Definitions

from The American Heritage® Dictionary of the English Language, 4th Edition

  • n. Delicate and intricate ornamental work made from gold, silver, or other fine twisted wire.
  • n. An intricate, delicate, or fanciful ornamentation.
  • n. A design resembling such ornamentation: filigrees of frosting on a cake.
  • transitive v. To decorate with or as if with filigree.

from Wiktionary, Creative Commons Attribution/Share-Alike License

  • n. A delicate and intricate ornamentation made from gold or silver (or sometimes other metal) twisted wire.
  • n. A design resembling such intricate ornamentation.
  • v. To decorate something with intricate ornamentation made from gold or silver twisted wire.

from the GNU version of the Collaborative International Dictionary of English

  • n. Ornamental work, formerly with grains or breads, but now composed of fine wire and used chiefly in decorating gold and silver to which the wire is soldered, being arranged in designs frequently of a delicate and intricate arabesque pattern.
  • adj. Relating to, composed of, or resembling, work in filigree. Hence: Fanciful; unsubstantial; merely decorative.

from The Century Dictionary and Cyclopedia

  • n. Ornamental work consisting of fine gold, silver, or sometimes copper wire, formed into delicate tracery of scrolls, network, and the like, or of minute grains or plates of metal soldered to a background, or of both combined.
  • n. Any kind of ornamental openwork resembling or analogous to filigree.
  • n. Hence Figuratively, anything very delicate, light, and fanciful or showy in structure; especially, anything too delicately formed to be serviceable; something easily destroyed or injured.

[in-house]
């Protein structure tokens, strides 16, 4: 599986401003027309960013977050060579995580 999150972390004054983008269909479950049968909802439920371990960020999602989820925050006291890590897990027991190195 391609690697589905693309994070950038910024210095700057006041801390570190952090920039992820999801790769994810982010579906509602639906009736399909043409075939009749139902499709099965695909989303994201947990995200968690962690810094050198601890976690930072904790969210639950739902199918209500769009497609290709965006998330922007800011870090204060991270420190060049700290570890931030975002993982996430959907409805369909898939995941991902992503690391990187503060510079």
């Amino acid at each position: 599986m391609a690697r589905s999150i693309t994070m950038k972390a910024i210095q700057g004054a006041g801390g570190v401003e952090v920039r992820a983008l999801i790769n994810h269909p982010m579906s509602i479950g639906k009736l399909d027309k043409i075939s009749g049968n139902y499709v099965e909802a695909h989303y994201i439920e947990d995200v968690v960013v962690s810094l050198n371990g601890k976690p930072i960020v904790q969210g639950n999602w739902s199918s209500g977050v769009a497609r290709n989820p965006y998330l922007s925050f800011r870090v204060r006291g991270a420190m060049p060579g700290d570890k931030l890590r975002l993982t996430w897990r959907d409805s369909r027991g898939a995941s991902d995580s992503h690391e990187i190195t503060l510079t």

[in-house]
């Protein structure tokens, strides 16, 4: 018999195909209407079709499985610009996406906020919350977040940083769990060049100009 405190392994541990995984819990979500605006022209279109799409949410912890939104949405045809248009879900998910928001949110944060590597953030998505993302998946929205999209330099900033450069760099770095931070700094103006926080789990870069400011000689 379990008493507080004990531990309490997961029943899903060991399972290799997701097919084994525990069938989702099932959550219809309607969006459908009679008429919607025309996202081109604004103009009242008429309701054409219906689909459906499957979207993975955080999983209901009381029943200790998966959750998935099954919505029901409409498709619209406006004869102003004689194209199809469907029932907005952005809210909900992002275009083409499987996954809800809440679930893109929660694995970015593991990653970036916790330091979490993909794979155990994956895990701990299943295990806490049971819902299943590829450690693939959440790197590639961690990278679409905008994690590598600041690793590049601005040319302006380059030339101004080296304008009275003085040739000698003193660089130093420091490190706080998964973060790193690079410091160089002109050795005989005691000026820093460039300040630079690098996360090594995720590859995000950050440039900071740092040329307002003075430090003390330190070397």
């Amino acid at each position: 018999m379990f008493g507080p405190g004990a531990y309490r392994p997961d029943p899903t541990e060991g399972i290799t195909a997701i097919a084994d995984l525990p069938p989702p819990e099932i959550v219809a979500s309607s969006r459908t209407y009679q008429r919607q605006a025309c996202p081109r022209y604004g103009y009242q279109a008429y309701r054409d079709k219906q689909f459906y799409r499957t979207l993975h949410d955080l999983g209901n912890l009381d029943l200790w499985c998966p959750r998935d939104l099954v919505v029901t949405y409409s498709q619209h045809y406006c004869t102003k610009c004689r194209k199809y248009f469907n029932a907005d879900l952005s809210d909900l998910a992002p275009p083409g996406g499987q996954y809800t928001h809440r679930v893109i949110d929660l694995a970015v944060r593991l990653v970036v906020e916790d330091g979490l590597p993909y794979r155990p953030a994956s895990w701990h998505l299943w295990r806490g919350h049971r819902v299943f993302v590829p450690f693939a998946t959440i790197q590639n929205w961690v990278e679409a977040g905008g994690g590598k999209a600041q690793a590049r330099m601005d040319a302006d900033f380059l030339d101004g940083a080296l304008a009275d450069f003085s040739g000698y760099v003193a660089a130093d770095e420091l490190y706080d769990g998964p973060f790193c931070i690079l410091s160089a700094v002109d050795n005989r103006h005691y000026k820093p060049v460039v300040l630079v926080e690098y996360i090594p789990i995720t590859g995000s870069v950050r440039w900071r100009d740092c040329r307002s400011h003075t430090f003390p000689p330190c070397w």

• Composed of filigree: as, a filigree brooch.
  • To ornament with filigree-work.

from WordNet 3.0 Copyright 2006 by Princeton University. All rights reserved.

  • v. make filigree, as with a precious metal
  • n. delicate and intricate ornamentation (usually in gold or silver or other fine twisted wire)

Etymologies

Alteration of French filigrane, from Italian filigrana : Latin fīlum, thread; see gwhī- in Indo-European roots + Latin grānum, grain; see gr̥ə-no- in Indo-European roots.
(American Heritage® Dictionary of the English Language, Fourth Edition)

Examples

Comments

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  • this word has always sounded a bit highbrow to me. but i do like it.

    November 21, 2008

  • "I had more pleasure on the evenings when a ship, absorbed and liquefied by the horizon, appeared so much the same colour as its background, as in an Impressionist picture, that it seemed also to be of the same substance, as though its hull and the rigging in which it tapered into a slender filigree had simply been cut out from the vaporous blue of the sky."

    -- Within a Budding Grove by Marcel Proust, translated by C.K. Scott Moncrieff and Terence Kilmartin, Revised by D.J. Enright, p 525 of the Modern Library paperback edition

    April 26, 2008